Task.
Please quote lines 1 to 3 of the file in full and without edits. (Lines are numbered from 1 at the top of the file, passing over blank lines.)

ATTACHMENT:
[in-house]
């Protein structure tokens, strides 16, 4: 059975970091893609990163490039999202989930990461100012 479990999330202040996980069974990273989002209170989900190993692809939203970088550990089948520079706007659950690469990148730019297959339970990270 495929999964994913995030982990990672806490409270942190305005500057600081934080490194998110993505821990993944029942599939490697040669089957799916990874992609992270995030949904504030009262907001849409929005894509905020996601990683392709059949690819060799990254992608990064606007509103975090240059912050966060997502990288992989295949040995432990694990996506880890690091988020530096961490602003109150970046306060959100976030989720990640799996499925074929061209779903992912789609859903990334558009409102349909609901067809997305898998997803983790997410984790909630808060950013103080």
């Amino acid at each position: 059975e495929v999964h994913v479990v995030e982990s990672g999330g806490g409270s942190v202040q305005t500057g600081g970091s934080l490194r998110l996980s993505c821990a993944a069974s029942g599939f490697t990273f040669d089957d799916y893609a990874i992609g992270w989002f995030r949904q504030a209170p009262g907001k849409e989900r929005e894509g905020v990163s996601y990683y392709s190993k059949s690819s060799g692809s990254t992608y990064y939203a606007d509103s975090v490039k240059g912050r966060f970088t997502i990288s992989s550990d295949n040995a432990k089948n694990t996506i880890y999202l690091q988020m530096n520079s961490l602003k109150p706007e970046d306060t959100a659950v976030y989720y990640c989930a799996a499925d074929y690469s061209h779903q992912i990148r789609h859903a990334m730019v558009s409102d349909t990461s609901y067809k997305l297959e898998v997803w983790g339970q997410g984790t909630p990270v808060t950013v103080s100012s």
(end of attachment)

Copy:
[in-house]
């Protein structure tokens, strides 16, 4: 059975970091893609990163490039999202989930990461100012 479990999330202040996980069974990273989002209170989900190993692809939203970088550990089948520079706007659950690469990148730019297959339970990270 495929999964994913995030982990990672806490409270942190305005500057600081934080490194998110993505821990993944029942599939490697040669089957799916990874992609992270995030949904504030009262907001849409929005894509905020996601990683392709059949690819060799990254992608990064606007509103975090240059912050966060997502990288992989295949040995432990694990996506880890690091988020530096961490602003109150970046306060959100976030989720990640799996499925074929061209779903992912789609859903990334558009409102349909609901067809997305898998997803983790997410984790909630808060950013103080």
């Amino acid at each position: 059975e495929v999964h994913v479990v995030e982990s990672g999330g806490g409270s942190v202040q305005t500057g600081g970091s934080l490194r998110l996980s993505c821990a993944a069974s029942g599939f490697t990273f040669d089957d799916y893609a990874i992609g992270w989002f995030r949904q504030a209170p009262g907001k849409e989900r929005e894509g905020v990163s996601y990683y392709s190993k059949s690819s060799g692809s990254t992608y990064y939203a606007d509103s975090v490039k240059g912050r966060f970088t997502i990288s992989s550990d295949n040995a432990k089948n694990t996506i880890y999202l690091q988020m530096n520079s961490l602003k109150p706007e970046d306060t959100a659950v976030y989720y990640c989930a799996a499925d074929y690469s061209h779903q992912i990148r789609h859903a990334m730019v558009s409102d349909t990461s609901y067809k997305l297959e898998v997803w983790g339970q997410g984790t909630p990270v808060t950013v103080s100012s």